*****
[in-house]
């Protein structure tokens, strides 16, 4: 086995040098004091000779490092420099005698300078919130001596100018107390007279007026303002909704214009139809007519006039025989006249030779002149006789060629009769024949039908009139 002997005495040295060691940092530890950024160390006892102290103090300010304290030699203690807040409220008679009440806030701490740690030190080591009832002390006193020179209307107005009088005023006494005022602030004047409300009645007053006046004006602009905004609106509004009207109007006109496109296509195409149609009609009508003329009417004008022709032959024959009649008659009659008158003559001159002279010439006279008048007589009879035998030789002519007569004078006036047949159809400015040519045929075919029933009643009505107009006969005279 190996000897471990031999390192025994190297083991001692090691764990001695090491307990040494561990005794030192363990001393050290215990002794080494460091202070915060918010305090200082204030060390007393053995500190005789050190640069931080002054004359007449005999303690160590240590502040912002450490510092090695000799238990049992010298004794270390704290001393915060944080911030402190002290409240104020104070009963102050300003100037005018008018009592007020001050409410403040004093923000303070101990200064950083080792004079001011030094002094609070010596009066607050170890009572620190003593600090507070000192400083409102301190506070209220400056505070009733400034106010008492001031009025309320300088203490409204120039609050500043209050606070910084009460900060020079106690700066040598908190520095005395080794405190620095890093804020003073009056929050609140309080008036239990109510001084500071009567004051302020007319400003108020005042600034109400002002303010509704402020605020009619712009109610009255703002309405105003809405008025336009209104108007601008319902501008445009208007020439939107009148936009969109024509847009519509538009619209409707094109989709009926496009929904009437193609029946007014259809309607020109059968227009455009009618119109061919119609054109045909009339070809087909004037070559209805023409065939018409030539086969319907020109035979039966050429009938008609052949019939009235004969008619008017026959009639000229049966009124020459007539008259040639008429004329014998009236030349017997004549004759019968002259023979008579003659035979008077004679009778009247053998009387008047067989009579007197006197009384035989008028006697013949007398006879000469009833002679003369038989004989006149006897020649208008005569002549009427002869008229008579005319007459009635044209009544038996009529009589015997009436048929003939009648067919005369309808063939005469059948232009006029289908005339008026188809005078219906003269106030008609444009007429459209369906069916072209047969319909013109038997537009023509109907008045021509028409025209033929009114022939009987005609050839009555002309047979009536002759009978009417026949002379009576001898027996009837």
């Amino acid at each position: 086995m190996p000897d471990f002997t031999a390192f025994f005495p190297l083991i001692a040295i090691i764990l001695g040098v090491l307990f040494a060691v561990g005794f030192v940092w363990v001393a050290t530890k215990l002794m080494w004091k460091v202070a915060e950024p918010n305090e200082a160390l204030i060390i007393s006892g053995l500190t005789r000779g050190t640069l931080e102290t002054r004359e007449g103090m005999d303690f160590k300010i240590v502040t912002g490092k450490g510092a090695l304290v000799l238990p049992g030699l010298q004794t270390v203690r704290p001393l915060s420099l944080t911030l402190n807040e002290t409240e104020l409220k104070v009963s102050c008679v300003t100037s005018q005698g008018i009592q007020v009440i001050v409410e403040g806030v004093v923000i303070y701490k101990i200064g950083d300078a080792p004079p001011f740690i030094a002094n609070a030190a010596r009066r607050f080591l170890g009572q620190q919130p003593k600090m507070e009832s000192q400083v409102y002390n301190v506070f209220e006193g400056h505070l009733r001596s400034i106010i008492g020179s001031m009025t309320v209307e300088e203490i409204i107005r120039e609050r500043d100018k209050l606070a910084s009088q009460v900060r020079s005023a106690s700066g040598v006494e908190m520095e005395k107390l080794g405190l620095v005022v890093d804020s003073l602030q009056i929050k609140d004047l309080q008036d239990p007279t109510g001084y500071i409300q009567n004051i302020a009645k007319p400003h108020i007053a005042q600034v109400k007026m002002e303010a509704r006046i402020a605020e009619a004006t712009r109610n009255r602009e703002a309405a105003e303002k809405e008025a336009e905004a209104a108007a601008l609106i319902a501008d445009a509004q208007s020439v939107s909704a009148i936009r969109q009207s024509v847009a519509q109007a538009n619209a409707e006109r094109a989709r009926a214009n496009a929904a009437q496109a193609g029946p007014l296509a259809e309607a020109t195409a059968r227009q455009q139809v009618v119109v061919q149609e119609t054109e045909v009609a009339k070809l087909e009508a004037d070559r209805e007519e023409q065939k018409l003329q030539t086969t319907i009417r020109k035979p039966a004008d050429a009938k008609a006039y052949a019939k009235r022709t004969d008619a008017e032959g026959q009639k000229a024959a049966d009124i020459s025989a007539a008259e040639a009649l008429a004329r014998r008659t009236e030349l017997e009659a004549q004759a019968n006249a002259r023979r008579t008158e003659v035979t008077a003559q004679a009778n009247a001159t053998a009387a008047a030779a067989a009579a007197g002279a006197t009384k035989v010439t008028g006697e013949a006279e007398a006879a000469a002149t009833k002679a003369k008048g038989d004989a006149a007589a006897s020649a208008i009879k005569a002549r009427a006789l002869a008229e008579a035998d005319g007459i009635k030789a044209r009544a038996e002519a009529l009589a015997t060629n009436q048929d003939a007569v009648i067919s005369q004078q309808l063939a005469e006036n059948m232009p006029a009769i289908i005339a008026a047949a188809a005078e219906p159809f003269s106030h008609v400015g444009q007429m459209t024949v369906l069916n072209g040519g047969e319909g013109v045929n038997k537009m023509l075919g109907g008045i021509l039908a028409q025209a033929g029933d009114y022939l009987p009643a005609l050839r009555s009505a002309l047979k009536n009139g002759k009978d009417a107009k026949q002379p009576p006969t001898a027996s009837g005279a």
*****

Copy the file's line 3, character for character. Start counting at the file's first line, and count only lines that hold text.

């Amino acid at each position: 086995m190996p000897d471990f002997t031999a390192f025994f005495p190297l083991i001692a040295i090691i764990l001695g040098v090491l307990f040494a060691v561990g005794f030192v940092w363990v001393a050290t530890k215990l002794m080494w004091k460091v202070a915060e950024p918010n305090e200082a160390l204030i060390i007393s006892g053995l500190t005789r000779g050190t640069l931080e102290t002054r004359e007449g103090m005999d303690f160590k300010i240590v502040t912002g490092k450490g510092a090695l304290v000799l238990p049992g030699l010298q004794t270390v203690r704290p001393l915060s420099l944080t911030l402190n807040e002290t409240e104020l409220k104070v009963s102050c008679v300003t100037s005018q005698g008018i009592q007020v009440i001050v409410e403040g806030v004093v923000i303070y701490k101990i200064g950083d300078a080792p004079p001011f740690i030094a002094n609070a030190a010596r009066r607050f080591l170890g009572q620190q919130p003593k600090m507070e009832s000192q400083v409102y002390n301190v506070f209220e006193g400056h505070l009733r001596s400034i106010i008492g020179s001031m009025t309320v209307e300088e203490i409204i107005r120039e609050r500043d100018k209050l606070a910084s009088q009460v900060r020079s005023a106690s700066g040598v006494e908190m520095e005395k107390l080794g405190l620095v005022v890093d804020s003073l602030q009056i929050k609140d004047l309080q008036d239990p007279t109510g001084y500071i409300q009567n004051i302020a009645k007319p400003h108020i007053a005042q600034v109400k007026m002002e303010a509704r006046i402020a605020e009619a004006t712009r109610n009255r602009e703002a309405a105003e303002k809405e008025a336009e905004a209104a108007a601008l609106i319902a501008d445009a509004q208007s020439v939107s909704a009148i936009r969109q009207s024509v847009a519509q109007a538009n619209a409707e006109r094109a989709r009926a214009n496009a929904a009437q496109a193609g029946p007014l296509a259809e309607a020109t195409a059968r227009q455009q139809v009618v119109v061919q149609e119609t054109e045909v009609a009339k070809l087909e009508a004037d070559r209805e007519e023409q065939k018409l003329q030539t086969t319907i009417r020109k035979p039966a004008d050429a009938k008609a006039y052949a019939k009235r022709t004969d008619a008017e032959g026959q009639k000229a024959a049966d009124i020459s025989a007539a008259e040639a009649l008429a004329r014998r008659t009236e030349l017997e009659a004549q004759a019968n006249a002259r023979r008579t008158e003659v035979t008077a003559q004679a009778n009247a001159t053998a009387a008047a030779a067989a009579a007197g002279a006197t009384k035989v010439t008028g006697e013949a006279e007398a006879a000469a002149t009833k002679a003369k008048g038989d004989a006149a007589a006897s020649a208008i009879k005569a002549r009427a006789l002869a008229e008579a035998d005319g007459i009635k030789a044209r009544a038996e002519a009529l009589a015997t060629n009436q048929d003939a007569v009648i067919s005369q004078q309808l063939a005469e006036n059948m232009p006029a009769i289908i005339a008026a047949a188809a005078e219906p159809f003269s106030h008609v400015g444009q007429m459209t024949v369906l069916n072209g040519g047969e319909g013109v045929n038997k537009m023509l075919g109907g008045i021509l039908a028409q025209a033929g029933d009114y022939l009987p009643a005609l050839r009555s009505a002309l047979k009536n009139g002759k009978d009417a107009k026949q002379p009576p006969t001898a027996s009837g005279a």